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Earlier this September, the Department of Education ordered sweeping changes to a Middle Eastern studies program run jointly by Duke University and the University of North Carolina. The MES program was rebuked for not complying with Title VI, which grants federal funding to international studies programs, and criticized for various reasons, including the placement of “considerable emphasis on ... the positive aspects of Islam” and an absence of “positive” imagery of Judaism and Christianity. Assistant secretary for postsecondary education Robert King, author of the official statement published by the DOE. regarding Duke-UNC’s consortium, also disparaged the program for its irrelevance to “the development of foreign language and international expertise for the benefit of U.S. national security and economic stability.”
Canadian prime minister Justin Trudeau is the latest public figure to fall from grace. A few weeks ago, a photo of him wearing brownface at a party in 2001 surfaced. He acknowledged that this was not the only time he had worn brownface or blackface. He apologized. The jury is still out on whether he will be forgiven.
Robert Hunter, one of the psychedelic era’s foremost songwriters, died last Monday, finishing what was certainly a long, strange trip around and around the sun.
The beginning of the school year has seen myriad changes at Dartmouth, not all of them necessarily good. The disconnect between students and the administration seems to grow ever wider. Like many juniors, I’ll be taking two terms away from campus, so I can’t imagine what Dartmouth will be like next spring. Given how small campus is, there is a surprising lack of empathy at Dartmouth. The disconnect between students and administration, as well as many of the problems with our campus culture, could be resolved if both sides practiced different kinds of empathy.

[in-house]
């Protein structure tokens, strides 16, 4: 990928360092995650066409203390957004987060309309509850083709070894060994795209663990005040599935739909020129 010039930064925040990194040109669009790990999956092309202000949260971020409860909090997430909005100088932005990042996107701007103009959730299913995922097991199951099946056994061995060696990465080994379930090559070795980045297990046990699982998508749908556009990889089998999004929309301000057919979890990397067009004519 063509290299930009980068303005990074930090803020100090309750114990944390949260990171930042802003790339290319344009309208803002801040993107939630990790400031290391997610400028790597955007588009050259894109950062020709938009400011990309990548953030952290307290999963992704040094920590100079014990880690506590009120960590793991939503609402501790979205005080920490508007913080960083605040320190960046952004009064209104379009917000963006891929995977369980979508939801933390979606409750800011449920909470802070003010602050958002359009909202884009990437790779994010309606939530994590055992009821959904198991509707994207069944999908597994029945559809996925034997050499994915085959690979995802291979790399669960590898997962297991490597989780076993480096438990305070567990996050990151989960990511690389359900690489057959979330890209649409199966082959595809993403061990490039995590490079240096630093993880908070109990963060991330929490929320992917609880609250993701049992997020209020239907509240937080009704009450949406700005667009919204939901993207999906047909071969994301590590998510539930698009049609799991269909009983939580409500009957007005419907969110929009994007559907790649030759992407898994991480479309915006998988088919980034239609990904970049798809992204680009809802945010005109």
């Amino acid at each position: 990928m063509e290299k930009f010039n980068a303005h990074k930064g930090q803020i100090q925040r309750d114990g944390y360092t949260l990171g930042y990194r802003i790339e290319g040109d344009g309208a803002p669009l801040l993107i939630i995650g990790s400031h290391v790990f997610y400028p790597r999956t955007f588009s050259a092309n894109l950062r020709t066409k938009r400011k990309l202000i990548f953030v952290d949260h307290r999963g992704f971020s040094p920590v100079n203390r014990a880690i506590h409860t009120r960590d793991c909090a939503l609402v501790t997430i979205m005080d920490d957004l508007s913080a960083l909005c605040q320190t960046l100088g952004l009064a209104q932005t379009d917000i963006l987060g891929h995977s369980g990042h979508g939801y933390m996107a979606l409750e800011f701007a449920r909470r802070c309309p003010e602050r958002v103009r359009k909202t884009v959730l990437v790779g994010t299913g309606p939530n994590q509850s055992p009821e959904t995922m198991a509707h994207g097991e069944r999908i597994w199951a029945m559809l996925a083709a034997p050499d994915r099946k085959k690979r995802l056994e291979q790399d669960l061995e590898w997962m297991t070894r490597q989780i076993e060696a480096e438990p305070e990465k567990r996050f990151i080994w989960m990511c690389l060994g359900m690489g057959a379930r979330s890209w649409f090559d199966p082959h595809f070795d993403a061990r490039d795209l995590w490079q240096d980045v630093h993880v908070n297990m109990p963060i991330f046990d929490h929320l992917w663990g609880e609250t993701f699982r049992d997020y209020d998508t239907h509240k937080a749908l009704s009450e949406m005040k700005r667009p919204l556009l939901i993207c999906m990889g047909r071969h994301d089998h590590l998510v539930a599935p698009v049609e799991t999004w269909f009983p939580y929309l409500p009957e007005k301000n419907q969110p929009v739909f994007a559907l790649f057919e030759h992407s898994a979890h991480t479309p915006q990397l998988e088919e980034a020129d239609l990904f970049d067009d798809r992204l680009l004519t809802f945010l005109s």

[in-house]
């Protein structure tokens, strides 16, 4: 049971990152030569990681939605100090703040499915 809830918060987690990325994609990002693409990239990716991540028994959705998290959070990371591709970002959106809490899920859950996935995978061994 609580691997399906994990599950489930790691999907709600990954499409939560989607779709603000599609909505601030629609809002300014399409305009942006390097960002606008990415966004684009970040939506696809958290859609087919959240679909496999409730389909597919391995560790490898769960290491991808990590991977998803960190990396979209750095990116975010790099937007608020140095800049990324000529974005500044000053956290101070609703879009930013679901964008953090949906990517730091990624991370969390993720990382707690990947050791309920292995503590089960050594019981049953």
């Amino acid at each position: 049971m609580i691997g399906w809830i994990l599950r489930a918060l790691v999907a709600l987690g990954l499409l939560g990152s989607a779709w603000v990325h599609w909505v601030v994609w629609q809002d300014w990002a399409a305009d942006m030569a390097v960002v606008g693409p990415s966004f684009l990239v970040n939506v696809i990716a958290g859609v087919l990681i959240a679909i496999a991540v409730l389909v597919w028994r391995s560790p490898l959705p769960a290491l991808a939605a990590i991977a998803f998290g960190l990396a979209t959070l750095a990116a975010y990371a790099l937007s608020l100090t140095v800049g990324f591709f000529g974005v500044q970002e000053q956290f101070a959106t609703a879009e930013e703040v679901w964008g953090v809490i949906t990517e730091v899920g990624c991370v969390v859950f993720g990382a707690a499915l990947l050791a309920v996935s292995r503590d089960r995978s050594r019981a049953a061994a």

For the past decade, the average GPA in classes taken on language study abroad programs, language study abroad plus programs and foreign study programs has been significantly higher than the average GPA in classes taken on campus, according to an internal College report obtained by The Dartmouth.
Starting this fall, Dartmouth’s government department will offer three new modified majors, collectively called politics, philosophy and economics. In addition to the traditional government major, students will be able to major in “government modified with economics,” “government modified with philosophy” and “government modified.”
The West House executive board recently reintroduced “West Bucks,” a form of currency that West House residents may receive at select house community events that can be exchanged for food at the student-run “Snack Shack.” As a continuation of an initiative that began last spring, West Bucks has seen a number of improvements since its inception.